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Organic Alternatives for Late Blight Control in Potatoes
Organic Alternatives for Late Blight Control in Potatoes
Organic Alternatives for Late Blight Control in Potatoes
Organic Alternatives for Late Blight Control in Potatoes
Organic Alternatives for Late Blight Control in Potatoes
Organic Alternatives for Late Blight Control in Potatoes
Organic Alternatives for Late Blight Control in Potatoes
Organic Alternatives for Late Blight Control in Potatoes
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Organic Alternatives for Late Blight Control in Potatoes

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Organic Alternatives for Late Blight Control in Potatoes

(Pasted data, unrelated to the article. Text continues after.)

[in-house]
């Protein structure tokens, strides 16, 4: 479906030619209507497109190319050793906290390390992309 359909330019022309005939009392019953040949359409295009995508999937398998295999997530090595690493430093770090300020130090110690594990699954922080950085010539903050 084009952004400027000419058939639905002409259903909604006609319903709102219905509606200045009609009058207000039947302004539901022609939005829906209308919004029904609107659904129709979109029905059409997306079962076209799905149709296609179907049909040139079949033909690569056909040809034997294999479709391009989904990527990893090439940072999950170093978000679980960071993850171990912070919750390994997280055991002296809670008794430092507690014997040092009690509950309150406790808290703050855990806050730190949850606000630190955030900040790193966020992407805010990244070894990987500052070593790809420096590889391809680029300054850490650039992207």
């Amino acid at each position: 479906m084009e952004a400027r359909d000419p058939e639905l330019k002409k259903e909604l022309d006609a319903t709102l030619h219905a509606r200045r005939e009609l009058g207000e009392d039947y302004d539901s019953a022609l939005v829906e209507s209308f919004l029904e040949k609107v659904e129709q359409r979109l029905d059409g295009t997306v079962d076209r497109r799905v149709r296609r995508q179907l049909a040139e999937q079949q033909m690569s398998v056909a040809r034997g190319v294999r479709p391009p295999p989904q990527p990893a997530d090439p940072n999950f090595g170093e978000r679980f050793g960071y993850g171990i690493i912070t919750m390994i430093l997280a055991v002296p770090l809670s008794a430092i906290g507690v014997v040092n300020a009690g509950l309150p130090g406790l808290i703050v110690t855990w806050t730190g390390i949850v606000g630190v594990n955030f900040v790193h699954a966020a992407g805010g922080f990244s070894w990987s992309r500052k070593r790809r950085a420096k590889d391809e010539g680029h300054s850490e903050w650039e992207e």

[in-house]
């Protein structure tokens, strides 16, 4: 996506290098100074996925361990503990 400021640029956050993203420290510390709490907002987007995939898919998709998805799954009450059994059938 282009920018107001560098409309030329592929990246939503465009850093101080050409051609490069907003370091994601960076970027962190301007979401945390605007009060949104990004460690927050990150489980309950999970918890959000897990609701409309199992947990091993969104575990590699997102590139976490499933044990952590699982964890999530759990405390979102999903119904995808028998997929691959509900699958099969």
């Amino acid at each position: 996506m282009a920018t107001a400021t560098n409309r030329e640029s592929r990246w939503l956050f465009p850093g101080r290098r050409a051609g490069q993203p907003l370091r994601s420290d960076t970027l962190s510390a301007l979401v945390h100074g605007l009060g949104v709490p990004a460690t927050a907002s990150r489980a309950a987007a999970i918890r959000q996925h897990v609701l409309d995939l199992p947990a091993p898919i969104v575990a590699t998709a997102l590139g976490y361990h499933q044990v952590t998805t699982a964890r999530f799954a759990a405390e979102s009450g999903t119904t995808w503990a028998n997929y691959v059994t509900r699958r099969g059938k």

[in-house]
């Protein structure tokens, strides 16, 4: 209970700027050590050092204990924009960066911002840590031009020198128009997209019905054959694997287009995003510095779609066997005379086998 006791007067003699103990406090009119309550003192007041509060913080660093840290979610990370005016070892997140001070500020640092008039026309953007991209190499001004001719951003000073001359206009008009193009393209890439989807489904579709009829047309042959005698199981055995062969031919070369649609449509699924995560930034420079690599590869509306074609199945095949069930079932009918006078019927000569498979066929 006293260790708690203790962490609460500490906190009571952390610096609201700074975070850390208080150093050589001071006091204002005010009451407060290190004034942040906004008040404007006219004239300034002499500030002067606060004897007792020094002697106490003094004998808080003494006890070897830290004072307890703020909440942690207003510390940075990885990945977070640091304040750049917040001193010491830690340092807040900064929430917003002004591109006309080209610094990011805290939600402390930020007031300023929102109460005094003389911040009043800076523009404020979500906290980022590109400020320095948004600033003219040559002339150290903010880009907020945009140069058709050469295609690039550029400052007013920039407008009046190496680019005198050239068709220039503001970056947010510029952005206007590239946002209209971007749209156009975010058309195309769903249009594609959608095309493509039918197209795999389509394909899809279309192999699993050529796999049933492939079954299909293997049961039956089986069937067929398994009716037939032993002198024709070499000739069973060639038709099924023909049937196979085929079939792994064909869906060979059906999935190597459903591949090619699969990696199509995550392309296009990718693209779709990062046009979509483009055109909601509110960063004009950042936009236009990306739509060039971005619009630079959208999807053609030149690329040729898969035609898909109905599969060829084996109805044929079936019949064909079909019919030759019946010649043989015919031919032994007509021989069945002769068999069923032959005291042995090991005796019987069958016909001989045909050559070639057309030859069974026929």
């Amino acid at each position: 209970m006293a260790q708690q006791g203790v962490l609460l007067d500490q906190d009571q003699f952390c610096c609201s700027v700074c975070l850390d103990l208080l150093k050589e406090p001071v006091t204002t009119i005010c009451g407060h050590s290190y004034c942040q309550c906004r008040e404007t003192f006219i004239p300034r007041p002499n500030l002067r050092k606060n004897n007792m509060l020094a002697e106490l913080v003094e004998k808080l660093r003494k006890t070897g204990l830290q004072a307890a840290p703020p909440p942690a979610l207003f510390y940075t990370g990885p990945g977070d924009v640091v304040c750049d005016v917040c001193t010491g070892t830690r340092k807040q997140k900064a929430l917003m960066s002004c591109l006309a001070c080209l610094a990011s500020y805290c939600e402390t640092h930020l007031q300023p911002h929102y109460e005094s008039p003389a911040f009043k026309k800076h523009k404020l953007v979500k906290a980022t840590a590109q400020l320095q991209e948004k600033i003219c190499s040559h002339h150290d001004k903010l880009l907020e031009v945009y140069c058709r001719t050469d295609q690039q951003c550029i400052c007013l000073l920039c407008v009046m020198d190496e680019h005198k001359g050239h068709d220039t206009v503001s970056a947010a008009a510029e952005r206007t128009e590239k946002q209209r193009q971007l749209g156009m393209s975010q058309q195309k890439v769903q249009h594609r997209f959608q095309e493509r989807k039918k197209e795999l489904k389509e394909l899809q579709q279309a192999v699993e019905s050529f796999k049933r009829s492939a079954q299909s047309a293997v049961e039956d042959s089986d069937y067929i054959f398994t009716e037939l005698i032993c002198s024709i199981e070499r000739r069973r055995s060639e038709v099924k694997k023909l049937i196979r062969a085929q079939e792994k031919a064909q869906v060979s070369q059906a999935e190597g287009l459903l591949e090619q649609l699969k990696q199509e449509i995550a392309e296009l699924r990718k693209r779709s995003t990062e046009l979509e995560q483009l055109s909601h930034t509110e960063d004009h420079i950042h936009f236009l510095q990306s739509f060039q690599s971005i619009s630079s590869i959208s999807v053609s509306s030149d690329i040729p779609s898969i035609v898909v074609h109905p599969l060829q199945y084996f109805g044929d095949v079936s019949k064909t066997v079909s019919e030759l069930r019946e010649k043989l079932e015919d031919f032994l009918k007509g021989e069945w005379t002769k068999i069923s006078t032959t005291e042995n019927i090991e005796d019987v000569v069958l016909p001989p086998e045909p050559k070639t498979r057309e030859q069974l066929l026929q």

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  • 1. ORGANIC ALTERNATIVES FOR LATE BLIGHT CONTROL IN POTATOESNational Sustainable Agriculture Information Service PEST MANAGEMENT TECHNICAL NOTE www.attra.ncat.org Abstract: New strains of late blight have emerged in recent years, making potato production especially challenging. Several nonchemical options are available for managing this disease, including cultural practices, some varietal resistance, and alternative sprays that discourage disease development.By George Kuepper and Preston SullivanNCAT Agriculture SpecialistsMarch 2004©NCAT 2004 Table of Contents Background......................................................... 1 Disease Management ......................................... 2 Summary............................................................. 6 Resources............................................................ 7 Web Resources ................................................... 8 BACKGROUND several years in the soil. When oospores germi- Late blight (Phytophthora infestans) is a fungal nate, they produce asexual spores called sporan-disease that attacks the leaves, stems, and tubers gia. Sporangia only survive in living host tissue,of potato plants. In the 1840s, P. infestans caused such as cull potatoes. These are often the originalthe Irish potato famine, when a million people source of infection that initiates a major outbreakstarved and another million and a half emigrated of the disease. Once released, sporangia can easilyout of Ireland (1). In recent years, highly aggres- be carried for yards by rain splash and miles bysive strains of this disease—many insensitive to wind (3). Wet conditions favor the disease. Highpopular synthetic fungicides—have surfaced and humidity (greater than 90%) favors sporangiacreated new challenges for potato and tomato development; they also germinate readily on wetproducers (2). leaves. During moist weather, whole plants may P. infestans reproduces both sexually and be killed in a short time. Late blight is one of theasexually. Sexual reproduction results in oo- few plant diseases that can absolutely destroy aspores—thick-walled spores that can survive for crop, producing a 100% loss (1). ATTRA is the national sustainable agriculture information service operated by the National Center for Appropriate Technology, through a grant from the Rural Business-Cooperative Service, U.S. Department of Agriculture. These organizations do not recommend or endorse products, companies, or individuals. NCAT has offices in Fayetteville, Arkansas (P.O. Box 3657, Fayetteville, AR 72702), Butte, Montana, and Davis, California.